Oregon Business – Journalists turn to private investigation


The estate offers a higher salary and similar work.

During his career in investigative journalism, Cornelius Swart has reinvented himself on several occasions. He developed the online news site GoLocalPDX, published the Portland Sentinel, and produced two documentaries on gentrification in northeast Portland.

Now he’s Cornelius Swart, private investigator.

In the wake of massive layoffs at news agencies struggling to adapt to the digital landscape, it’s easy to see why investigative journalists shy away from private investigations. Skills and daily work are not that different, but private investigators get better pay and have more opportunities.

The Bureau of Labor Statistics predicts that the employment of private investigators will increase by 11% percent over the next decade, while the journalism labor market will decline by 9%. Private investigators earn a median salary of around $ 50,000, a healthy increase from the average journalist’s salary of just over $ 40,000.

“A lot of people go into public relations and a lot more see this avenue,” says Swart. “I think it’s more fun because this investigation pursuit is still here.”

“A lot of people go into public relations and a lot more see this avenue. I think it’s more fun because that investigation pursuit is still around.
—Cornelius Swart, private investigator

Most private investigators still come from law enforcement, says Oregon Association of Chartered Investigators president Patrick Higgins, but he’s seen more applicants from the private sector, including journalism, over the course. in recent years.

There are 772 licensed private investigators in Oregon, a slight increase from previous years, according to records kept by the state agency that authorizes private investigators. There has been an increase in applications for new private security licenses over the past two years. From 2007 to 2017, however, the number of new private investigator candidates halved.

Lawsuits, fraud, other crimes, and “interpersonal mistrust” (aka unfaithful spouses) will continue to fuel the market for private investigators, the Bureau of Labor Statistics notes. The most important sub-area for growth is legal services. Private investigators will also continue to assist human resources professionals, as online background checks are not always sufficient.

Individuals wishing to obtain a private investigator’s license must register 1,500 hours of work in a related profession. Investigative journalism matters, as does law and law enforcement. After that, private investigator candidates must sign a code of ethics, provide letters of reference, and earn a solid B + on a multiple choice test.

During the first six months on the job, Higgins says, newbies can work for a “PI factory,” which takes cases and hands them over to a network of investigators for relatively low pay. After that, most investigators go it alone. The market can be competitive.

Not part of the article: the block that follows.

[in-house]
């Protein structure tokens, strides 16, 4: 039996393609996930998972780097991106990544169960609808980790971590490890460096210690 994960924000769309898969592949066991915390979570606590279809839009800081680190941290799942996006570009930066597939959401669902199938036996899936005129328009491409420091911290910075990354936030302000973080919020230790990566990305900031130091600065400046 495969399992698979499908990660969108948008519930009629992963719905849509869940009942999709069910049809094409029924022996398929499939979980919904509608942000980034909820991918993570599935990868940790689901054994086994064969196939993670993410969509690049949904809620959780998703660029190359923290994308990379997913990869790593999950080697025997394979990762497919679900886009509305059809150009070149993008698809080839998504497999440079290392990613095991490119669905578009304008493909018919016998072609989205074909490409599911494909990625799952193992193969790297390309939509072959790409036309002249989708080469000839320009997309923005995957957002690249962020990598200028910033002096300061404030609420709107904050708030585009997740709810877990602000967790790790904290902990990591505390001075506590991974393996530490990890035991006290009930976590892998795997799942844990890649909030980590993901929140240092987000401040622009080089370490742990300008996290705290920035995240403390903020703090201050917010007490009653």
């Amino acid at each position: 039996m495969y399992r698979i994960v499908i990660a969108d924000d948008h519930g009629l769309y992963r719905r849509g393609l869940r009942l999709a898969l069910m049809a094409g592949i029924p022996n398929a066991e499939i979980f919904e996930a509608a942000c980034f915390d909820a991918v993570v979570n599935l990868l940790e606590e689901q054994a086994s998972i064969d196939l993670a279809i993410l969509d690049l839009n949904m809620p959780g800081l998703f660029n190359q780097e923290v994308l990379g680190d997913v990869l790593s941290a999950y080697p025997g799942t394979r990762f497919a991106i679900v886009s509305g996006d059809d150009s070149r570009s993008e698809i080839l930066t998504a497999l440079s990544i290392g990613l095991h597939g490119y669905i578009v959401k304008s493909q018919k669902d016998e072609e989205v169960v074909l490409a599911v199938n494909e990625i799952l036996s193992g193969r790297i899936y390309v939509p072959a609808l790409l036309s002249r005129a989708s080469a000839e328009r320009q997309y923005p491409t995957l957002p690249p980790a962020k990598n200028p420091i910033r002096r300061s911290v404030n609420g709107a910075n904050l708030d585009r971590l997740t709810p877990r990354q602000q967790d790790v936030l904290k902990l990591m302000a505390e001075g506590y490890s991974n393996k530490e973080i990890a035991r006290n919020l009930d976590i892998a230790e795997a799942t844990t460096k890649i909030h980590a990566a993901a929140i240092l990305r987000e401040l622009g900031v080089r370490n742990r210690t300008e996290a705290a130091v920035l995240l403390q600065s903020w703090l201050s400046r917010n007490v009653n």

“There are a lot of people out there,” says Swart. “There is price competition. “

Private Investigator Job Prospects

Median salary: $ 50,000
Ten-year employment growth: 11%

While technology has reshaped the job market in a number of other industries, Higgins says little has changed for investigators in the more than two decades he has been in the field. He has a skeptical view of online research and modern recording equipment. “If you can’t really hammer the streets, you don’t really do the case successfully,” he says.

This is something that came naturally to Swart from his work in journalism. As a private investigator, however, he also acquired new powers. He could search state databases for the names and contact details of thousands of people.

Investigators must also remain vigilant. Higgins spent a few years doing high-risk surveillance and analyzing threats, following patients who resented their doctor or a disgruntled employee. Unlike the police, it was often just him and one other investigator – no badge, no departmental support.

“You never know which way it’s going to go,” Higgins said. “It’s not like being a cop where you have an immediate backup.”

Most of the time, work is less adrenaline-charged. Private investigators collect information for court cases, help locate lost people, and investigate insurance claims. Swart takes care of three or four cases per month. He often subcontracts for larger companies, contributing to a larger investigation through surveillance, hearing witnesses or other tasks.

Although not trained in law enforcement, Swart says reporters are excellent private investigators because they can pull the facts from witness interviews and research, and turn them into a compelling story. No one can read the whole story except one lawyer, but it always has to be a page turner.

“Lawyers have to tell compelling stories to a jury,” Swart says. “We know how to get history from the facts.”

To subscribe to Oregon Affairs, Click here.


Comments are closed.